At the show, the girls and I were largely busy. The ponies were to be used by other children in a couple of classes so we wanted to make sure to get ours in, and have the ponies ready for the other classes on time too. And there was a silent auction to check out, and friends to talk to and cheer for, and noses to pet. The boys oriented quickly. We did the trail as soon as we could get ready for it and everyone watched. Then younger found another child with a Nintendo and watched over his shoulder. When he wasn’t doing that, he very uncharacteristically went around and talked to everyone. “Hi, what’s your name? My name is ____.” And when he’d see someone with a ribbon, he’d give them the thumbs up and say, “Good job!” with his infectious grin. Other child wandered amusing himself. Husband went back to the car to read.

Although they were entered as two separate entries, both the girls got a second in the costume class. No matter what the ribbons were, their costumes were the most creative and unusual there. I mean, a knight in shining armor and a princess on a unicorn are pretty common ideas, don’t you think? But a pony dressed as a spider or shot through with an arrow? How unusual! So it was a good opportunity to stress to all the kids that even when you compete, it is all about how YOU feel about it. Ah, but in the trail, one got a second and one got a fourth. In the OPEN class! It took me awhile to impress on them that they’d competed against every other horse they’d seen go in hand, and some they hadn’t seen, and they’d done that well! This wasn’t a costume, “let’s make sure everyone goes home with a ribbon” class. They’d really done well.

Now, some people have called me a hypocrite for participating in this, what with my ranting and railing against waste and falsity. Certainly, a horse show could be said to be a waste and a falsity but I do not determine that our participation in it was either. And I don’t allow other people’s judgments of my activities to be the measure that I use. I use my own measure. Which is the very thing I say other people should do when they accuse me of judging them.

And you should have seen the Divine Ms. D compete on her Adonis! And her husband with her ribbons across his chest hanging from the pockets of his shirt! Our barn’s own Mr. Ed won the beginner division championship. And there were so many more! Harley in dressage suitability, Gabby as a pumpkin with her scarecrow handler, Heather in the instructor’s class (“please reverse, drop your stirrups, then rising trot“), Zu getting thrown in warm up and coming back to place second in equitation, Charm showing her charming self.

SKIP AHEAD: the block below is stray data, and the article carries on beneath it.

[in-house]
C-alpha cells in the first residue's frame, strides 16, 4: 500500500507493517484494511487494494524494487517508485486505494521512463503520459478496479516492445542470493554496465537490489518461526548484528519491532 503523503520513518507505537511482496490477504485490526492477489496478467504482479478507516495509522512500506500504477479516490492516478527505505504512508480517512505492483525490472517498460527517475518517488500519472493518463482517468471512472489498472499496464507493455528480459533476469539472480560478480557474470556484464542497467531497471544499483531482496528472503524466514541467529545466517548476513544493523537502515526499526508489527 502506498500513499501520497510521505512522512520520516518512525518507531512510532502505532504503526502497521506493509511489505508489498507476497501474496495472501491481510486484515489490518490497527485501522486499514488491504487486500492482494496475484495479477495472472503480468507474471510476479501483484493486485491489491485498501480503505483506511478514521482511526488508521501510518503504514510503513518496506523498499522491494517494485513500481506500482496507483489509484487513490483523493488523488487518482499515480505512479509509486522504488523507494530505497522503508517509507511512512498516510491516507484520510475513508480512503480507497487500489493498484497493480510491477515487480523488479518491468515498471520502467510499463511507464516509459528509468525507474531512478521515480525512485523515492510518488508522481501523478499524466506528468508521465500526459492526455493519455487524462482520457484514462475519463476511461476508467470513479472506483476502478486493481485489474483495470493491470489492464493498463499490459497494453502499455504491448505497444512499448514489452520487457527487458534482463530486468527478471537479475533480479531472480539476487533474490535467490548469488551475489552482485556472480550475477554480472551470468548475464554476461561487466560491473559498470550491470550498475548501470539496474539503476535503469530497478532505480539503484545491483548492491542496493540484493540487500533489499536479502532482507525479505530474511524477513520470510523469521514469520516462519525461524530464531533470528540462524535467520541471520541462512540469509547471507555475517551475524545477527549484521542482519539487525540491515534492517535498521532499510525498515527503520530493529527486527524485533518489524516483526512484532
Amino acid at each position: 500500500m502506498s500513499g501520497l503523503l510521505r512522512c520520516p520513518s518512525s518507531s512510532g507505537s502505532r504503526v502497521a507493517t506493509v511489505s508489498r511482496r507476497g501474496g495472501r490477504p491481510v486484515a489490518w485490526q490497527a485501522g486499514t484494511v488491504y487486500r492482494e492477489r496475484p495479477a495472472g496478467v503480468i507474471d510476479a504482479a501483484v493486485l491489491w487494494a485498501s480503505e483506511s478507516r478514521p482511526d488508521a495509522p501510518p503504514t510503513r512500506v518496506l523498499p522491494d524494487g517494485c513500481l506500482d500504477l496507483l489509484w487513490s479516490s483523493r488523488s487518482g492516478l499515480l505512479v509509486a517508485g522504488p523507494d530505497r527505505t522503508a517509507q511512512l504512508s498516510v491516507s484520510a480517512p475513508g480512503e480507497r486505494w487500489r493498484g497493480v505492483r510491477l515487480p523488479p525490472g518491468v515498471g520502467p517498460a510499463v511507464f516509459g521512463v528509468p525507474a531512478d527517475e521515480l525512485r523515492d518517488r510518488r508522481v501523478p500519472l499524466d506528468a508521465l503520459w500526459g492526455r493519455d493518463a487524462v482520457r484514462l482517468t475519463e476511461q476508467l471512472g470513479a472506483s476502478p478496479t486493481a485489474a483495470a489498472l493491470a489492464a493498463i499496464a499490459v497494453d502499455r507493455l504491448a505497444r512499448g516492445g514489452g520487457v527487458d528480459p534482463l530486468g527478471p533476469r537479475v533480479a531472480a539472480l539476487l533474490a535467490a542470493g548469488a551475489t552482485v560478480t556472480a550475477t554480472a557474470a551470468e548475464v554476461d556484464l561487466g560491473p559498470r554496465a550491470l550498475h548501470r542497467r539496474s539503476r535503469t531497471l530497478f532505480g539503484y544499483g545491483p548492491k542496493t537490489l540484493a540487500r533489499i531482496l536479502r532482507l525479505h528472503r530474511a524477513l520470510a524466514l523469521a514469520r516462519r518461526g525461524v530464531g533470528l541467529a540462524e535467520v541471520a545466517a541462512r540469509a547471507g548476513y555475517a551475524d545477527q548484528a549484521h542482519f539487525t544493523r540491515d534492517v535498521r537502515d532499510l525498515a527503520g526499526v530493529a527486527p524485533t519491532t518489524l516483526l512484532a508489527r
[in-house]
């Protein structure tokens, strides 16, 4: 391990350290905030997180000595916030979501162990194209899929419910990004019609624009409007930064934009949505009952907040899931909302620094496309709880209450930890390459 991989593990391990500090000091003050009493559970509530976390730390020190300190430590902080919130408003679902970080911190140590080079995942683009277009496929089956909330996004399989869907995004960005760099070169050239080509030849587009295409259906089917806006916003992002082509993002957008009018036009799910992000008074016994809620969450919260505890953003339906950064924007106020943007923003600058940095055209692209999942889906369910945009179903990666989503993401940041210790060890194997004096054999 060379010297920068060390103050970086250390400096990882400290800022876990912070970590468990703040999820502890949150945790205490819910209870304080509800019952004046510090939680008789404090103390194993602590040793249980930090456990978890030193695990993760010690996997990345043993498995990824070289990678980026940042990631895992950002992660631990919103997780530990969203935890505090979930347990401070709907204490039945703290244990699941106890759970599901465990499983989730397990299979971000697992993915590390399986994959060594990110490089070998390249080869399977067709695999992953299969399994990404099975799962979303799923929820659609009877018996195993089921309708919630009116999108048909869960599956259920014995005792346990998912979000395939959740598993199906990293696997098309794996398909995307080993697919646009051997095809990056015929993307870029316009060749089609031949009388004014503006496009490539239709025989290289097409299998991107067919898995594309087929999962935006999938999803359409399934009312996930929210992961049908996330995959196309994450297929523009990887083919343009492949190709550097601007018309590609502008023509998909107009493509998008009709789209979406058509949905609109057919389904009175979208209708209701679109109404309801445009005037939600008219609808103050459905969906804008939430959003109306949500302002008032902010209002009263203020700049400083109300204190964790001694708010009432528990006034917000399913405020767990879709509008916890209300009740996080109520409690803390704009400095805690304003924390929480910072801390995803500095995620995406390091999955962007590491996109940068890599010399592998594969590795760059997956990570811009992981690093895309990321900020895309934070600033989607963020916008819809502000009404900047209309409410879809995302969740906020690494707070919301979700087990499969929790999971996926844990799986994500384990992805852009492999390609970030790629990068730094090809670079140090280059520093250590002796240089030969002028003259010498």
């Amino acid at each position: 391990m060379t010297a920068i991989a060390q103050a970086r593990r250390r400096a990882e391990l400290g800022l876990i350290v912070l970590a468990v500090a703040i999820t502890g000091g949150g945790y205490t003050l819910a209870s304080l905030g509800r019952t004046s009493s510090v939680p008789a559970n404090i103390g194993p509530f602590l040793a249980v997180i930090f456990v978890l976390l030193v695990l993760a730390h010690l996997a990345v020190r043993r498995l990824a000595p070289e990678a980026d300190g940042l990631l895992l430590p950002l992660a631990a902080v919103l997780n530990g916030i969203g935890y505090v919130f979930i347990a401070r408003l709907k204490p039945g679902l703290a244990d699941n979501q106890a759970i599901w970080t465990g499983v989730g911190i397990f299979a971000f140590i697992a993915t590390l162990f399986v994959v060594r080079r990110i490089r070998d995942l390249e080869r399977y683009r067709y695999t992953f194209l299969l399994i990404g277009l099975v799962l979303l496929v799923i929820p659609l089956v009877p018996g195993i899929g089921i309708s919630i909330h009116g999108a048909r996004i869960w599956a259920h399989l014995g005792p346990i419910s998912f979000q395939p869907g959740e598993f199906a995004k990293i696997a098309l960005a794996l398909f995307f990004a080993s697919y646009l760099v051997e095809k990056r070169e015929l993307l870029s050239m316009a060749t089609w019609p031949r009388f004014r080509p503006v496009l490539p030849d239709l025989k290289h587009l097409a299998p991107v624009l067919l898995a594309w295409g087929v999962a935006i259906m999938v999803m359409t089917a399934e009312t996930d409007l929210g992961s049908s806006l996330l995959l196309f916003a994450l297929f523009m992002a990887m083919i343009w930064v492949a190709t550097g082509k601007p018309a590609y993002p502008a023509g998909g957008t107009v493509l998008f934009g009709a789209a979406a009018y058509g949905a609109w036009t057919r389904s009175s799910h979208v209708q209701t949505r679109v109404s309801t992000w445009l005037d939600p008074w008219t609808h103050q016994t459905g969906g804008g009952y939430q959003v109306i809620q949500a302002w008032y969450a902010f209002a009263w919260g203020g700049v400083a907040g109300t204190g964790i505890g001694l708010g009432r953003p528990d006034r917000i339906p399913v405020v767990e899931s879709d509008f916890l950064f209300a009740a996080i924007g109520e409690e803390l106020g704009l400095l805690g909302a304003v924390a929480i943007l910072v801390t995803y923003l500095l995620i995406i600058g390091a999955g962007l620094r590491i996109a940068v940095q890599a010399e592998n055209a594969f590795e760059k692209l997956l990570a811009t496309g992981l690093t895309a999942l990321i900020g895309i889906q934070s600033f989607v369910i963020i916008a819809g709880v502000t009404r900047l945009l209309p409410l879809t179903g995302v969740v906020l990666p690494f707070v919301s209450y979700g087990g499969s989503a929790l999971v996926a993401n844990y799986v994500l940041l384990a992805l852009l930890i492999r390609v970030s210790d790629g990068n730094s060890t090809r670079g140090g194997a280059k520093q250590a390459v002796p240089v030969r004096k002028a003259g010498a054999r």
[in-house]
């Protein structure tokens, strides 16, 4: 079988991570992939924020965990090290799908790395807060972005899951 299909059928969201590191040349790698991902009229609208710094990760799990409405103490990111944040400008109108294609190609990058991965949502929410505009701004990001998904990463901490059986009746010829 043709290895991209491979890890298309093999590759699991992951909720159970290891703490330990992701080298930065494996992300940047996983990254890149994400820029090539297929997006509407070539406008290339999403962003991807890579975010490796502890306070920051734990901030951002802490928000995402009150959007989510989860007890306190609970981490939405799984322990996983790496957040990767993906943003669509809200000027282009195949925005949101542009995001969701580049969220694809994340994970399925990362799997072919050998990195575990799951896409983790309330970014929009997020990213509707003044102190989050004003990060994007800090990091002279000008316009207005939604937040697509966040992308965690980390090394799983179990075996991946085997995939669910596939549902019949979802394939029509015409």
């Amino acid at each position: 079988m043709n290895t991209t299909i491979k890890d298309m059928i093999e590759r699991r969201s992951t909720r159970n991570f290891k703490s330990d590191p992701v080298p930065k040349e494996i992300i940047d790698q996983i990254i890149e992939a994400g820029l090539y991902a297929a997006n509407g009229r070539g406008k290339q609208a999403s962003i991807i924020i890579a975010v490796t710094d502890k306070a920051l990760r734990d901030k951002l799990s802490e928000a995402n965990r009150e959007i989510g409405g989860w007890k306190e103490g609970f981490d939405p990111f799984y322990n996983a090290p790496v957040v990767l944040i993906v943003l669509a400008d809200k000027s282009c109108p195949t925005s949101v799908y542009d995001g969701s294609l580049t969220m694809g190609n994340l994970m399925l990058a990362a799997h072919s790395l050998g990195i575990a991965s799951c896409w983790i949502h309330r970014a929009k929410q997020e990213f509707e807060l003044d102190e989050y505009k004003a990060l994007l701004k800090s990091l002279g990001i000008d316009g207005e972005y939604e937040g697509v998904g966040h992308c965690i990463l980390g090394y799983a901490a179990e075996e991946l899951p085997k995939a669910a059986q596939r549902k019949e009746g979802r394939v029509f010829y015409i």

laura said...

their costumes sound really wonderful. i hope you got some pictures to share.

it sounds like a wonderful time was had by all. i don't think this sort of thing is a waste or falsity. i think it's an experience that should be collected. i think that's a really wonderful thing.

J said...

Just think what your girls would have missed. This was great for them. How could something this good for them be a waste? They have their own sense of self and it's proven by their costumes.
You did good CG! Just look in those girls eyes when you ask about their adventure. There is your answer.

CG said...

and I don't think questions of hypocrisy are out of place.

In many ways I'm not a big believer in collecting experiences and this is perhaps a good insight here. It is like watching TV -- there is nothing wrong with it . . . unless it keeps one from living a real life (and watching TV is not a real life anymore than a horse show is). And to some extent, whenever one is watching tv (or participating in a horse show), one is not engaging in other activities that might be conducive to a real and productive and meaningful and mindful life. So I'm a much greater believer in the value of the mundane than the value of the "experience".

Nonetheless, I too enjoy the experiences, and experiences certainly can be valuable. They just aren't "it", as the protagonist in Thunderhead put it, they are the "kernal".

CG said...

ummm, that would be, they AREN'T the kernal.

Which, it was funny re-reading the Thundehead book, that I hadn't realized that's where I'd gotten that idea of kernal from so long ago. I remember when I was in the depths of the abyss, the idea of having a kernal was something I held on to. There is also a passage in there his mom talks about what an effort it is to be really really honest with yourself which fairly obviously is also something I've carried with me -- that making that effort is something that is well worth it (an unexamined life is not a life I'm interested in living).

Alecto said...

Yes, agreed, but I would still like a spider pony please!